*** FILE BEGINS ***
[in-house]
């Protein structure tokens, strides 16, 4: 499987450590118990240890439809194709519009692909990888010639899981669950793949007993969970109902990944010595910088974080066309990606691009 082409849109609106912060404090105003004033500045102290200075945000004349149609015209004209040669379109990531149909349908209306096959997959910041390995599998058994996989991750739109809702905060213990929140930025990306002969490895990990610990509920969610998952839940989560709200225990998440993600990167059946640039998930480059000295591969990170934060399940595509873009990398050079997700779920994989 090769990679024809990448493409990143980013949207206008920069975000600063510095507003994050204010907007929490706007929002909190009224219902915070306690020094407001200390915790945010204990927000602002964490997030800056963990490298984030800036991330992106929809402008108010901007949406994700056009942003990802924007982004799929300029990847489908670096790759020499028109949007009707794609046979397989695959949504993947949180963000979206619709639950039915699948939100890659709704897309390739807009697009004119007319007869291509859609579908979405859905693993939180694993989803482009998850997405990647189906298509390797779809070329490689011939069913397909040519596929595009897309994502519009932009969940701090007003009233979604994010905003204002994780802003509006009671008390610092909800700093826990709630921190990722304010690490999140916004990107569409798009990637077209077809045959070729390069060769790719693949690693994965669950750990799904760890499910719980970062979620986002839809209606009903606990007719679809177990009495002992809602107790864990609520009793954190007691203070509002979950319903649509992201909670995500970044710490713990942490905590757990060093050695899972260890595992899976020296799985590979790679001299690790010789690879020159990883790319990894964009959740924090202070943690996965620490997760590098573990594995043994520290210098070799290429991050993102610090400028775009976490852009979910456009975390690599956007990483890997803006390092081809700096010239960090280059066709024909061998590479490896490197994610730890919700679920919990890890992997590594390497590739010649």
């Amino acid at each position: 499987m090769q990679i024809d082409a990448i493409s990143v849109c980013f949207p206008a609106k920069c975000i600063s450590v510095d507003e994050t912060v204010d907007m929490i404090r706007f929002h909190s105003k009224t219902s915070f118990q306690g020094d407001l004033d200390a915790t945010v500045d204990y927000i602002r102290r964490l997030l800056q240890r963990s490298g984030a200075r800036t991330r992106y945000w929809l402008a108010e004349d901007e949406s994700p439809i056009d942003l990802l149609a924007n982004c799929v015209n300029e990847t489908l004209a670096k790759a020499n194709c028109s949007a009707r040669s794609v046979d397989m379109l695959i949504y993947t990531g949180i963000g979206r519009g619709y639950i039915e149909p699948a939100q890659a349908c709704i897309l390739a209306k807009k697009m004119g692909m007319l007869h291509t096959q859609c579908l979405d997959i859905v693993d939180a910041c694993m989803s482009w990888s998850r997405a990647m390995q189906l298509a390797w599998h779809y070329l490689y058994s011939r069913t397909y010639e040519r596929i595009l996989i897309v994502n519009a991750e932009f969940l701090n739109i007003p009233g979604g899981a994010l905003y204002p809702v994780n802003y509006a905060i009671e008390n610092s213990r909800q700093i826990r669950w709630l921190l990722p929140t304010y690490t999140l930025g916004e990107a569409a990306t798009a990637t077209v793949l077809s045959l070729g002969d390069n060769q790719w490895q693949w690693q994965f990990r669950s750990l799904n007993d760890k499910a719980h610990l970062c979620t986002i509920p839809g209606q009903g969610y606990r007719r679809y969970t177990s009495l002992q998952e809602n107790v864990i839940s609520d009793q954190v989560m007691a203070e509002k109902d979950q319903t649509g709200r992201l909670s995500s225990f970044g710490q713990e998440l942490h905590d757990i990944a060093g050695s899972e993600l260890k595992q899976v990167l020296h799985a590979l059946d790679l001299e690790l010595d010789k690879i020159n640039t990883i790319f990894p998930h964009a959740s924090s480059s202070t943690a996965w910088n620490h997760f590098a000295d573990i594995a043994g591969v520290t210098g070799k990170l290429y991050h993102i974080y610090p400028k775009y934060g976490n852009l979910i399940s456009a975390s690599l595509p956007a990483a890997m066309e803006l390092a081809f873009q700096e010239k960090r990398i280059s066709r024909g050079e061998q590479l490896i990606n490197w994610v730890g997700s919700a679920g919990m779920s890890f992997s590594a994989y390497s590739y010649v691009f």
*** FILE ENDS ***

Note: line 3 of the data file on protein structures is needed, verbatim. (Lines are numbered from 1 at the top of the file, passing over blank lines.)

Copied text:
């Amino acid at each position: 499987m090769q990679i024809d082409a990448i493409s990143v849109c980013f949207p206008a609106k920069c975000i600063s450590v510095d507003e994050t912060v204010d907007m929490i404090r706007f929002h909190s105003k009224t219902s915070f118990q306690g020094d407001l004033d200390a915790t945010v500045d204990y927000i602002r102290r964490l997030l800056q240890r963990s490298g984030a200075r800036t991330r992106y945000w929809l402008a108010e004349d901007e949406s994700p439809i056009d942003l990802l149609a924007n982004c799929v015209n300029e990847t489908l004209a670096k790759a020499n194709c028109s949007a009707r040669s794609v046979d397989m379109l695959i949504y993947t990531g949180i963000g979206r519009g619709y639950i039915e149909p699948a939100q890659a349908c709704i897309l390739a209306k807009k697009m004119g692909m007319l007869h291509t096959q859609c579908l979405d997959i859905v693993d939180a910041c694993m989803s482009w990888s998850r997405a990647m390995q189906l298509a390797w599998h779809y070329l490689y058994s011939r069913t397909y010639e040519r596929i595009l996989i897309v994502n519009a991750e932009f969940l701090n739109i007003p009233g979604g899981a994010l905003y204002p809702v994780n802003y509006a905060i009671e008390n610092s213990r909800q700093i826990r669950w709630l921190l990722p929140t304010y690490t999140l930025g916004e990107a569409a990306t798009a990637t077209v793949l077809s045959l070729g002969d390069n060769q790719w490895q693949w690693q994965f990990r669950s750990l799904n007993d760890k499910a719980h610990l970062c979620t986002i509920p839809g209606q009903g969610y606990r007719r679809y969970t177990s009495l002992q998952e809602n107790v864990i839940s609520d009793q954190v989560m007691a203070e509002k109902d979950q319903t649509g709200r992201l909670s995500s225990f970044g710490q713990e998440l942490h905590d757990i990944a060093g050695s899972e993600l260890k595992q899976v990167l020296h799985a590979l059946d790679l001299e690790l010595d010789k690879i020159n640039t990883i790319f990894p998930h964009a959740s924090s480059s202070t943690a996965w910088n620490h997760f590098a000295d573990i594995a043994g591969v520290t210098g070799k990170l290429y991050h993102i974080y610090p400028k775009y934060g976490n852009l979910i399940s456009a975390s690599l595509p956007a990483a890997m066309e803006l390092a081809f873009q700096e010239k960090r990398i280059s066709r024909g050079e061998q590479l490896i990606n490197w994610v730890g997700s919700a679920g919990m779920s890890f992997s590594a994989y390497s590739y010649v691009f």